IBM, in a move designed to accelerate both the use of its server products and the adoption of Linux in the telecommunications industry, on Tuesday announced a new Intel Corp.-based eServer and the creation of a Linux Server Provider Lab in Oregon.
Dan Powers, the vice president of Linux solutions worldwide for IBM in Somers, N.Y., told eWeek that the new eServer x343 is designed to run “hardened” versions of Linux for the telecommunications industry and was targeting Sun Microsystems Inc.s dominance in the Telco Unix server space.
“The telco industry is very Unix focused and Sun probably has about 80 percent market share in that Unix marketplace,” he said. “Compared to a Sun platform and environments, our new server offers customers open standards-based computing and better performance at a lower price.”
Vendors also needed to have Network Equipment Building System (NEBS) compliant platforms to effectively sell into the telco space.
“The IBM eServer x343 meets the NEBS level 3 standards – the most stringent level of disaster resistant certification in the telecommunications industry. We have a big lead over our competitors in this space,” he said.
As Linux continued to evolve and scaled beyond 4-way SMP, a whole new marketplace opened up for Linux; one that had never been available to it before and one which was primarily Solaris based, Powers said.
The new IBM eServer x343 costs about $9,999 and expands Big Blues eServer xSeries telecommunications portfolio. Last August at the LinuxWorld Conference in San Francisco IBM announced the eServer x330 and x300 servers, which are both designed for converged voice and data networking environments.
Powers said some 50 service providers and their suppliers had already chosen IBMs Linux solutions. These included Future Cellular Communications Inc. in Columbus, Ohio, which currently has 33 kiosks throughout the state relying on IBMs DB2 database software for Linux running on eServer xSeries systems. It is looking to implement a nationwide kiosk network, CEO Jim Kirwan said in a statement.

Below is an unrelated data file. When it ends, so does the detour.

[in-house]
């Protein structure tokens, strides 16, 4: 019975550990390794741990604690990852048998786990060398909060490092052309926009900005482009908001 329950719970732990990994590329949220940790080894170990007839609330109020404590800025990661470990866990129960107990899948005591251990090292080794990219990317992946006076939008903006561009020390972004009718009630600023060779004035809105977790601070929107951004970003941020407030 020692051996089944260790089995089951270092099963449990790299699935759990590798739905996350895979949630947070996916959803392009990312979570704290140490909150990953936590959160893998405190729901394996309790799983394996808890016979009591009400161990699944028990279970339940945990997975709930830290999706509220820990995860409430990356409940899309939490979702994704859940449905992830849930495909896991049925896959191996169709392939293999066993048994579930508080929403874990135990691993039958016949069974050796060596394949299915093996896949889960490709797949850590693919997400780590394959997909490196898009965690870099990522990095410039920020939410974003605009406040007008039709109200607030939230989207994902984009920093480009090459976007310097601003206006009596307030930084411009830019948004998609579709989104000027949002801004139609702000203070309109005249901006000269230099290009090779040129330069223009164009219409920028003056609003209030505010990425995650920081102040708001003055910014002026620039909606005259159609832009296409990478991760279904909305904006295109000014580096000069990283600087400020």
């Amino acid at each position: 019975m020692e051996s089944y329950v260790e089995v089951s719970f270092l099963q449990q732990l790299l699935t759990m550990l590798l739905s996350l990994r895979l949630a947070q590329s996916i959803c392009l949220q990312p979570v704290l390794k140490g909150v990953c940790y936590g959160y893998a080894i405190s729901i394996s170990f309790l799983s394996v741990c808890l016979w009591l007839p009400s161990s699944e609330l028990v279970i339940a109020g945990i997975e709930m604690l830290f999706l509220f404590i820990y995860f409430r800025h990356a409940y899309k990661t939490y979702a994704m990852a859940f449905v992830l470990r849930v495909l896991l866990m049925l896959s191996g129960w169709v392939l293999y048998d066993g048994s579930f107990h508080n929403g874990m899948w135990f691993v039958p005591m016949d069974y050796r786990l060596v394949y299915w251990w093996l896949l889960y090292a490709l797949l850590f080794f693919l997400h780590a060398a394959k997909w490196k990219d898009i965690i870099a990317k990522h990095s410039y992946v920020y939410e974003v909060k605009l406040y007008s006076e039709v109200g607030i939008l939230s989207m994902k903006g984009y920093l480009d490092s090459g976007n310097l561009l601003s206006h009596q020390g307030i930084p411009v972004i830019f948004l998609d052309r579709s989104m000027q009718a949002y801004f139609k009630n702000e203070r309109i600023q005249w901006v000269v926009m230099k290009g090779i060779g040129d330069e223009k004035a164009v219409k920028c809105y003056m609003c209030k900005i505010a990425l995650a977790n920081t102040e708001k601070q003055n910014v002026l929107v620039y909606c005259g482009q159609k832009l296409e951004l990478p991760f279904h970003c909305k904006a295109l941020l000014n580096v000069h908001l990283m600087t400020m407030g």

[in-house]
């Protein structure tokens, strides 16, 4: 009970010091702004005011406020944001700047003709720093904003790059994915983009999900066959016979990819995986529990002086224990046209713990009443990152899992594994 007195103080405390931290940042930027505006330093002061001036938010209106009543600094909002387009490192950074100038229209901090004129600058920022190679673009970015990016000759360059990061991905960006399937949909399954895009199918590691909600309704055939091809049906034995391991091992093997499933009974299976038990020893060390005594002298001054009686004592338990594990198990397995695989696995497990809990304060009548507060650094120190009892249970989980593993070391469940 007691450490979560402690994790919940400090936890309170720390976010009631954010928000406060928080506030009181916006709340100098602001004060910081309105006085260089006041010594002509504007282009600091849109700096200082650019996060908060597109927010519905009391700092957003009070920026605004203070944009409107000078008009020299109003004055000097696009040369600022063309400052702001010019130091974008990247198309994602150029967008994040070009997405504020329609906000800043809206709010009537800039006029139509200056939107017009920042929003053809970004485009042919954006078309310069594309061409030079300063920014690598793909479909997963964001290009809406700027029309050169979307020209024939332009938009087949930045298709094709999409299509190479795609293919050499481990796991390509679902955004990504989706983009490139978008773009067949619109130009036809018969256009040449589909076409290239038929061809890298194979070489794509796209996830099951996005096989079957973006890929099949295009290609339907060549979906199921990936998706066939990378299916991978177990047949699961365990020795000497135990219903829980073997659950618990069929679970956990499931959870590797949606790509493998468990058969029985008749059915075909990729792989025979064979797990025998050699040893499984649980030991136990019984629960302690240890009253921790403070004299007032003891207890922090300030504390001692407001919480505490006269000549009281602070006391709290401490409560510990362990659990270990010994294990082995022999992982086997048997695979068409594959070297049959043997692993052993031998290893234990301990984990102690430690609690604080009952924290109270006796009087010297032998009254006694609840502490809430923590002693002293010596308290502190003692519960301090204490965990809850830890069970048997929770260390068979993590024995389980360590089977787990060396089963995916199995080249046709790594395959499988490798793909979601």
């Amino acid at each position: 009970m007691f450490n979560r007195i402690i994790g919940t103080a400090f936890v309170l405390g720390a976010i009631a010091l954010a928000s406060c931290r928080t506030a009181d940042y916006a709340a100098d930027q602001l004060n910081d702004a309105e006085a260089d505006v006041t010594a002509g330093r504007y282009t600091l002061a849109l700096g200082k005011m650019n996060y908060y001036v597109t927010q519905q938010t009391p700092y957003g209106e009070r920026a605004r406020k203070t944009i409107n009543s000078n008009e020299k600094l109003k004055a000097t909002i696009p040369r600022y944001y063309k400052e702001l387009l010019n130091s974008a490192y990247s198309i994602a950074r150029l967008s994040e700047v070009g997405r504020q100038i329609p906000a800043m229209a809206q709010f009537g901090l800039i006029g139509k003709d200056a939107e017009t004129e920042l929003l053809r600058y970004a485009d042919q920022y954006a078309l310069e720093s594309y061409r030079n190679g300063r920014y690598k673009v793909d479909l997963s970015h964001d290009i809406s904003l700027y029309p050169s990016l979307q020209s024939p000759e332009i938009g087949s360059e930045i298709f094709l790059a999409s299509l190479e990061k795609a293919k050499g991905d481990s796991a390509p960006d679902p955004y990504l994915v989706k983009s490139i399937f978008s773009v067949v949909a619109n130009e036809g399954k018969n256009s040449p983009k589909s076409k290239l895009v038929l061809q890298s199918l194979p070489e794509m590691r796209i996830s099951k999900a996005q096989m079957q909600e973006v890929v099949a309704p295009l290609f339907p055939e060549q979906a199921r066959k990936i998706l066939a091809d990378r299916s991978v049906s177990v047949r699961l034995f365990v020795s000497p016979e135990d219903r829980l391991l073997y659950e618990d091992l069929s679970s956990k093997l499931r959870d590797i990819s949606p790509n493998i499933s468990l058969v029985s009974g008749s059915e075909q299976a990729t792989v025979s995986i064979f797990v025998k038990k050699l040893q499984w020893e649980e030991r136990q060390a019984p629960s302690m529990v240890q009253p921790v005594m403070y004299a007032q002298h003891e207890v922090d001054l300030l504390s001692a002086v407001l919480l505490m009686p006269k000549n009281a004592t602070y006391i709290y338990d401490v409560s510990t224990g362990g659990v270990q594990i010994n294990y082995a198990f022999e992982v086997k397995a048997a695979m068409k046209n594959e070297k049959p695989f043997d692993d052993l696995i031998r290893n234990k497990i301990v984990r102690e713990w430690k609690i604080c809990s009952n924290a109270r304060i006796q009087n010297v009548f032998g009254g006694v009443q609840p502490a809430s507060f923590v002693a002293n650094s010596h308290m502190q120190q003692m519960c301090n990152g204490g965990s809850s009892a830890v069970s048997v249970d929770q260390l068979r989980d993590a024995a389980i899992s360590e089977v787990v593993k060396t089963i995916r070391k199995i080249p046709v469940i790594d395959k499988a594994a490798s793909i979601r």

Cambia Networks and Worldgate Networks are also currently using Linux to save operating systems licensing fees, consolidate workloads and reduce infrastructure costs, Powers said. He also cited its December 2000 deal with Telia, Scandinavias largest telecommunications and Internet provider, which replaced its 70 Sun Microsystems web hosting servers with a single IBM mainframe S/390 G6 enterprise server.
Powers added that IBMs new Linux Service Provider Lab, which was being set up in conjunction with Cisco Systems Inc. and Intel, would focus with Telcos on the “next generation network applications.”
The lab, which is set to open at the end of this month, would provide a next-generation IP network infrastructure environment for testing of applications including softswitch, wireless infrastructure applications, unified messaging and network services.
“So basically this is a lab that has all the equipment that Telcos are using today, but is also set-up for the next-generation applications like the universal mailbox that handles voice, fax and text messages all from one mailbox and virtual private networking and VOIP. Theyll be able to bring in their apps and try them out on NEPS-compliant equipment and the next generation devices fromIBM, Cisco and Intel,” he said.
While users would not be charged for basic use of the Lab, additional services would be available for a negotiated fee, he said.
IBMs move follows the announcement earlier this year at the New York LinuxWorld Conference that a group of hardware and software vendors were working together to develop a new version of the Linux operating system that is optimized for the telecommunications industry.
The Open Source Development Lab, an independent, nonprofit lab initially designed for developers adding enterprise capabilities to the Linux operating system, is providing the forum to guide the development and adoption of Linux in the carrier-grade market.
IBMs Powers said its new lab was complementary to the OSDL, and that the first reference platform of carrier-grade Linux would show up in platforms in its (IBMs) lab.